Inclement weather, cold waters, a travel ban, closed swimming pools - he's faced it all. But nothing deters self-confessed swimming addict, Mark Harvey, from continuing Swim22 and raising funds for us this year.
57-year old Mark lives outside Chepstow and swims in Wales and the South West in lakes, rivers, seas, wherever and whenever he can. This is the second time Mark has embarked on Swim22 (extended until the end of October) and not even the coronavirus pandemic and the lockdown have managed to dampen his enthusiasm for open water swimming.
“My father-in-law, Brian, is my main inspiration for Swim 22. He really was a lovely man: the ideal father-in-law. Brian battled diabetes throughout his later life. He was a big tough man who worked hard all of his life – his hands were rough and his grip was like iron! But Diabetes damaged him badly and was a major contributing factor in his eventual death”.
Mark said that he enjoys a challenge and, to make things a little more testing, for this year’s event he decided to swim the full distance outdoors under the clothing rules of the International Ice Swimming Association and the Channel Swimming Association. This means he was only allowed to wear a standard swimsuit (not a wet suit), a single swim cap, goggles, and ear plugs. Outdoor water temperatures at the start of the challenge in February are between 3 and 5°, and February-April are the coldest months for swimming outdoors.
Mark decided to do the challenge outdoors because he has become “addicted” to open water swimming.
“Being outside, in the wild, in freezing cold water, with the world and nature around you, it’s just fantastic. You can swim from dawn to dark seven days a week. There isn’t that dreadful smell of chlorine, or hundreds of other swimmers, or the horrible heat of a leisure centre. I could wax lyrical forever, but I can sum it up in just a line: it puts a smile on your face that lasts the whole day.”
Overcoming obstacles to keep on swimming
The first obstacle Mark faced was the storms and floods early in the year.
“The cold is tough, but the hardest struggle was finding water to swim in! My usual rivers for swims are the Wye, Usk, and the Monnow, but these were in a dreadful state, not safe to swim in and were a horrible manky colour.”
Until the rivers improved, Mark took to the sea and the lakes in the Brecon Beacons to begin this year’s challenge. The coronavirus outbreak put paid to all of Mark’s plans, particularly as accessing open water of any type was impossible because of the ban on unnecessary travel.
“My last open water swim before lockdown was in the River Wye in late-March. I couldn’t swim properly again until travel restrictions were lifted in late June in England which allowed me to swim in the Marine Lake in Clevedon and the sea off Weston-Super-Mare. As soon as I was able to access water I started to swim every day and soon started clocking up the miles. I hit double distance in late June.”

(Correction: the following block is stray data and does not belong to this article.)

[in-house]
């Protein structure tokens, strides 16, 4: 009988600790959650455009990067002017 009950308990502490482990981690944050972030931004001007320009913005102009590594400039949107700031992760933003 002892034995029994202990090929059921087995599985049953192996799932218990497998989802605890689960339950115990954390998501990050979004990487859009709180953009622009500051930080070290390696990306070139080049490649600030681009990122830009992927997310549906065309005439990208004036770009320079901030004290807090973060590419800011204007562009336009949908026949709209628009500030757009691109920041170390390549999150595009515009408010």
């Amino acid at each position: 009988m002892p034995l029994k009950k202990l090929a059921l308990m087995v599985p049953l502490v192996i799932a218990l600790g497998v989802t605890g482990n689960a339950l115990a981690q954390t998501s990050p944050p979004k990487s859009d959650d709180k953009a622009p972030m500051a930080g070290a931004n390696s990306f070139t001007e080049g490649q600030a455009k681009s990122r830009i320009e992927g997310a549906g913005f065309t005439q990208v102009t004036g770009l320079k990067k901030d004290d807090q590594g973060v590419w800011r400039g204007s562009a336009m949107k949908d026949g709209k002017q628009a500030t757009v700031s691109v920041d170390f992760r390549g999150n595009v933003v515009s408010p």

Despite being able to swim in England, Mark desperately missed the rivers and lakes in Wales.
“I was so happy when Wales at last lifted the travel ban on 6 July: In fact, my wife and I were so excited, we went for a sunrise swim in the Brecons to celebrate on the very day the restrictions were lifted.”
One of the main “unwritten” rules of open water swimming is that you can’t swim alone so many times he goes with his wife or friends and belongs to “Wye not Swim?".
“Water can be incredibly cold and the environment, although not always dangerous, should never be taken for granted. You should always have someone with you, even if they’re not swimming.”
Mark swims in Wales in places, such as the Brecons, Blue Lagoon, Barry and Harlech and in other locations, as far North as the Outer Hebrides in Scotland and Loch Ness.
“I love swimming at Barry(badoes). My wife and I often hire a beach hut for the day and take a heater, a kettle, and a toaster. Fab fun. But Harlech beach will always be special to me – my wife and I were students at Coleg Harlech when we first met. Harlech beach is spectacularly beautiful. And where else can you swim in the view of a snow-capped mountain?”
Open water swimmers are an incredibly friendly bunch, he added:
“If you want to start just look up a local group and swim with them. You’ll always be made very welcome, and the members of these groups have a deep well of experience for you to take from. Open water swimming is totally all inclusive: we come in all ages, shapes, and sizes. Yes, maybe we’re all just a little bit crazy, but in a really nice way.”
Mark is doing something he really enjoys, that enhances his physical and mental wellbeing, which also has a social side, while raising money and awareness to “stop diabetes from harming us and our loved ones”, he concluded.
Mark’s tips for open water swimming:
- never swim alone
- take time to acclimatise and build resilience to the cold water over months
- if you’re swimming where there are sailing craft - even canoes - wear a bright colour swim hat and use a tow float.